The Department of Education was forced on Tuesday to implement an Obama-era student debt relief rule that it has delayed for over a year, after a U.S. District Court rejected attempts by the Trump administration and an industry group to convince the court that the rule is unfair to for-profit colleges.
U.S. District Judge Randolph D. Moss said the rule must go into force immediately, allowing students with fraud claims against for-profit educational institutions to potentially have their debt canceled.
— StudentDebtCrisis (@DebtCrisisOrg) October 16, 2018
"Today's decision is a huge win for defrauded borrowers around the country," said Julie Murray, an attorney with the consumer advocacy group Public Citizen. "The rule is finally in effect. No more excuses. No more delays. Industry will continue to challenge the rule in court, but we will work as long as it takes to defeat those corporate interests and an administration beholden to them."
The rule was set to go into effect in July 2017, but Education Secretary Betsy DeVos delayed it a month earlier. Under the regulation, the Obama administration had clarified how students can have their loans canceled if their school is found to have committed fraud, as the Corinthian Colleges chain was in 2014 and Trump University was earlier this year.
"It's extremely validating to see a court agree that what the Department did was wrong, and to know that students who were cheated will finally be able to seek relief." —Meaghan Bauer, plaintiff
After DeVos delayed the borrower defense rule, two former students with fraud claims sued the Education Department with the help of Public Citizen and the Project on Predatory Lending.
"This is a major victory for students across this country in the ongoing battle against the Department of Education and the for-profit college industry," said Toby Merrill, director of the Project on Predatory Student Lending. "Students did not stop fighting to get this rule implemented, and now because of their work these important and long-delayed protections will immediately go into effect."
Last week, DeVos announced she would not seek to delay the rule further, following another District Court ruling which last month called her attempts to stymie the regulation "arbitrary and capricious." On Tuesday, solidifying the victory for students, Moss ruled that the industry group, the California Association of Private Postsecondary Schools, had failed to prove schools would be harmed if students are permitted to cancel their debts in the event of fraud.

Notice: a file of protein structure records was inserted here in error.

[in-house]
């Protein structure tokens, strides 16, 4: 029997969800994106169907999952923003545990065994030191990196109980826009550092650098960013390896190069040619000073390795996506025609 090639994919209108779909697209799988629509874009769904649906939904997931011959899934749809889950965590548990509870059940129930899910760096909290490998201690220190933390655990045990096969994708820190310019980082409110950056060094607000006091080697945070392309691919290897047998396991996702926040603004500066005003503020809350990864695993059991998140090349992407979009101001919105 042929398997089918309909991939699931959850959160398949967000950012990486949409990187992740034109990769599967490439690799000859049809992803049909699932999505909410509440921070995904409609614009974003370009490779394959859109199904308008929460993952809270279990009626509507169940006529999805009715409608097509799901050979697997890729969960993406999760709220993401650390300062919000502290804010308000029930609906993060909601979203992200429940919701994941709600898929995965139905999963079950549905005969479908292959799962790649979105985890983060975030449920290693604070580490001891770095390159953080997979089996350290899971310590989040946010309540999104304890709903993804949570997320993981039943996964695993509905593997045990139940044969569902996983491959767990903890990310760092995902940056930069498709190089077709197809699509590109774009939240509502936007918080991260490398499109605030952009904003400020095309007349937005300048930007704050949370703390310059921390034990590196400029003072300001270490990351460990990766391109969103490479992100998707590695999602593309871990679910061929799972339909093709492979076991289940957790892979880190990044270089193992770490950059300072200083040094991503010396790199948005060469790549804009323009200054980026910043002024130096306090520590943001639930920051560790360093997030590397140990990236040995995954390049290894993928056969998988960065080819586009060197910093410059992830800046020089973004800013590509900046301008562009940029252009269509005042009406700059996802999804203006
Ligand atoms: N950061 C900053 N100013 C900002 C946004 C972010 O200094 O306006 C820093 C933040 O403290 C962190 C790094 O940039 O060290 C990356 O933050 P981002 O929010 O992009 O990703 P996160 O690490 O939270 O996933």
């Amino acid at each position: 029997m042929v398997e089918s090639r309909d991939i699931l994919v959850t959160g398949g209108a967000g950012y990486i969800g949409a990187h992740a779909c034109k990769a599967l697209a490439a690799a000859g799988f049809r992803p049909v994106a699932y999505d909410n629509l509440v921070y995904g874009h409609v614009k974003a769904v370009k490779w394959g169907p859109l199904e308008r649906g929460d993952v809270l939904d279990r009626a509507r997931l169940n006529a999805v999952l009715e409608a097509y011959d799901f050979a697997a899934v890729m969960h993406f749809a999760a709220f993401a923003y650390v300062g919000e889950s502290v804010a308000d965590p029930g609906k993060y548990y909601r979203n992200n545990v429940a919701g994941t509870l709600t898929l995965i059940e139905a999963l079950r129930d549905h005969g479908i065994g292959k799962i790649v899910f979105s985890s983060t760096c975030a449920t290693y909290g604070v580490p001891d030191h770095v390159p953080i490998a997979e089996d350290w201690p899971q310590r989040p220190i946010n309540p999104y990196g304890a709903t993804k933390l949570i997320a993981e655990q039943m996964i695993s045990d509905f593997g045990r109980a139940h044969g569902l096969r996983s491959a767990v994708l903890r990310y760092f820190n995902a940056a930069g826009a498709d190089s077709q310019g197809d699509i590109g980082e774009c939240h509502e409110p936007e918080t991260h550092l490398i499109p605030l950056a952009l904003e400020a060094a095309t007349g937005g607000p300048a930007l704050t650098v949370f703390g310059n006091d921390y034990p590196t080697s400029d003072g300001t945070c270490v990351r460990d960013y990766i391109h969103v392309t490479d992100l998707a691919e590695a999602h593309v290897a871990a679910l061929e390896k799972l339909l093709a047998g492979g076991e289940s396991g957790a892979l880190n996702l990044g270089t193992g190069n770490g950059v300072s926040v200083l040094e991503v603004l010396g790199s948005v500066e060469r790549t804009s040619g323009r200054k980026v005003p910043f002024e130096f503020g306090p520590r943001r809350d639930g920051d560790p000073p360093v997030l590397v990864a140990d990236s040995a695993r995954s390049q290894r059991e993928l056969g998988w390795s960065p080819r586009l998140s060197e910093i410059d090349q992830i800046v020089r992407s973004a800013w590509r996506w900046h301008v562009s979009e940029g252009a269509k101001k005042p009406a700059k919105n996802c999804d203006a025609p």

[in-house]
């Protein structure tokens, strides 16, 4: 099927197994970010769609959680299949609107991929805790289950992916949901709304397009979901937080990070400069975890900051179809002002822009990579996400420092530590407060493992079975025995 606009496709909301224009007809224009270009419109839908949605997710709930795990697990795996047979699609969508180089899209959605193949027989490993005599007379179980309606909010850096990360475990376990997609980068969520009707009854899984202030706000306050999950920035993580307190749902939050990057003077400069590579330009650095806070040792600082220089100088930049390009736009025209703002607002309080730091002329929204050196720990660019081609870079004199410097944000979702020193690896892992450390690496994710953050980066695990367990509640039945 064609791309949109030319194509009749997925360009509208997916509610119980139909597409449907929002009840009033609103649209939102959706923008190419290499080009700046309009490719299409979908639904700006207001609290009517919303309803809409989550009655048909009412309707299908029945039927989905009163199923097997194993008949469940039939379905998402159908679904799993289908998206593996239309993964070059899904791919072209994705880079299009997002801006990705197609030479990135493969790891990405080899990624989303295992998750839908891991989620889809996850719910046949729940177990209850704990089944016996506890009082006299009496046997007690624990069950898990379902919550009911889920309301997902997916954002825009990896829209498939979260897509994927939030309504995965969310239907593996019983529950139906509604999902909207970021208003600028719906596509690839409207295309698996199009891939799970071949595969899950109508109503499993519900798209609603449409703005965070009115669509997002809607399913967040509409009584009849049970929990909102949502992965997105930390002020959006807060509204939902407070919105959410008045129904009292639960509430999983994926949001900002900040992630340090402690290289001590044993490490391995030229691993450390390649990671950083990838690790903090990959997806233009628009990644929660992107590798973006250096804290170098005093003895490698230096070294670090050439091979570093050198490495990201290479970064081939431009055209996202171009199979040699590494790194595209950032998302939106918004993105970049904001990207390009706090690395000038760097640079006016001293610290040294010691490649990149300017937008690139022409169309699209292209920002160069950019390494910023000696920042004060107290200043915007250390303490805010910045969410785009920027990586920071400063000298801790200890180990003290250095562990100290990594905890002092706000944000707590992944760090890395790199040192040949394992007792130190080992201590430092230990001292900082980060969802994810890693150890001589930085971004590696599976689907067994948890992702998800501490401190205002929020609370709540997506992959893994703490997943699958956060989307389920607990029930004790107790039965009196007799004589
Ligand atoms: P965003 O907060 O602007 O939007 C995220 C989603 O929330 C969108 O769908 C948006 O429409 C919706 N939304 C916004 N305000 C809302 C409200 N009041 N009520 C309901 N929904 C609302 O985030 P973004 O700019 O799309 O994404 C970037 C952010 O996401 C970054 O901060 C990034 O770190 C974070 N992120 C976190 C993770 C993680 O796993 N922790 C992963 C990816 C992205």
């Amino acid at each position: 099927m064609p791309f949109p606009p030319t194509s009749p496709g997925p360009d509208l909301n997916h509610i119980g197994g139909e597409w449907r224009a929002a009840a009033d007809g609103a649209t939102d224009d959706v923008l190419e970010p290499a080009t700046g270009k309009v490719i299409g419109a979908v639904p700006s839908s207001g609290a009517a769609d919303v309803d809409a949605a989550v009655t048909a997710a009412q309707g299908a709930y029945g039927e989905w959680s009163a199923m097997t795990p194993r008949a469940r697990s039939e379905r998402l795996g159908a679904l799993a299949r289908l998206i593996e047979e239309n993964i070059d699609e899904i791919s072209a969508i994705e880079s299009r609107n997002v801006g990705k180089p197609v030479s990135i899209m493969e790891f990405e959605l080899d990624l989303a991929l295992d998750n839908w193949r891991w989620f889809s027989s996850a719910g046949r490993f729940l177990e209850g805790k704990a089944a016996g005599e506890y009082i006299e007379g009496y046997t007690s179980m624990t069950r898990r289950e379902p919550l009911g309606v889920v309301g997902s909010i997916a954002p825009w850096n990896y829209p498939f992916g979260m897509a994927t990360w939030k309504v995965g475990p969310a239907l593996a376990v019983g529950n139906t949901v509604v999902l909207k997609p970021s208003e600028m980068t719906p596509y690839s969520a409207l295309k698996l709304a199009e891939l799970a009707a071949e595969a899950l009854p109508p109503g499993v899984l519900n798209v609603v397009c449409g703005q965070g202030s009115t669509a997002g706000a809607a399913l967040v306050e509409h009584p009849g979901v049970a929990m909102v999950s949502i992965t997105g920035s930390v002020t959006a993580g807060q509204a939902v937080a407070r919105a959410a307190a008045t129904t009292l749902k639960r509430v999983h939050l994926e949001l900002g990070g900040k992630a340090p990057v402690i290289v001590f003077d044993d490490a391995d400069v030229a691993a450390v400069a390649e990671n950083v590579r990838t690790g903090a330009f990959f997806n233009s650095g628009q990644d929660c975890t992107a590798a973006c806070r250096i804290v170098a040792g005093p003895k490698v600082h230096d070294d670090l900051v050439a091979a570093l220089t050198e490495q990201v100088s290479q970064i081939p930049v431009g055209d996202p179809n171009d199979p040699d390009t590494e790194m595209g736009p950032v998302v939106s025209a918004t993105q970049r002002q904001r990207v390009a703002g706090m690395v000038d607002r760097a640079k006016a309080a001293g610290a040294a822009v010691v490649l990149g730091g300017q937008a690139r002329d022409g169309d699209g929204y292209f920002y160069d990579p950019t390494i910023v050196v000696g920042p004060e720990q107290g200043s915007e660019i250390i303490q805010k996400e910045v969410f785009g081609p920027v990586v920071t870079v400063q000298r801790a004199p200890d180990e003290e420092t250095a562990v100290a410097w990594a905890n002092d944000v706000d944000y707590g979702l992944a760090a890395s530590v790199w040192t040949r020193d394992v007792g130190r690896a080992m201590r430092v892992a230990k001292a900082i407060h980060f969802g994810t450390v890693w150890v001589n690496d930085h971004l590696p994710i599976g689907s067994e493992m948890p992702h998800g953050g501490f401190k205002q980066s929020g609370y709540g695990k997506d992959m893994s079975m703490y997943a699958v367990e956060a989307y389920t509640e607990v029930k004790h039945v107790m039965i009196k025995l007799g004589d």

This past summer, DeVos introduced her own version of the student debt rule, under which students would need to prove that schools had knowingly defrauded them in order to be eligible for debt cancellation. The proposed rule was denounced by California Attorney General Xavier Becerra as "flawed, harmful, and erroneously justified" when it was unveiled.
As the Washington Post reported, the Education Department has been inundated with public comments about DeVos's proposal—forcing her rule into a delay. The earliest her regulation can potentially replace the Obama administration's rule is July 2020.
"It's extremely validating to see a court agree that what the Department did was wrong, and to know that students who were cheated will finally be able to seek relief," Meaghan Bauer, one of the students involved in the litigation, said in a statement. "I hope these rulings remind the Department of Education of its obligation to care for its citizens who are the future of this country and that it will start to act in the interest of students instead of focusing on lining the pockets of for-profit institutions."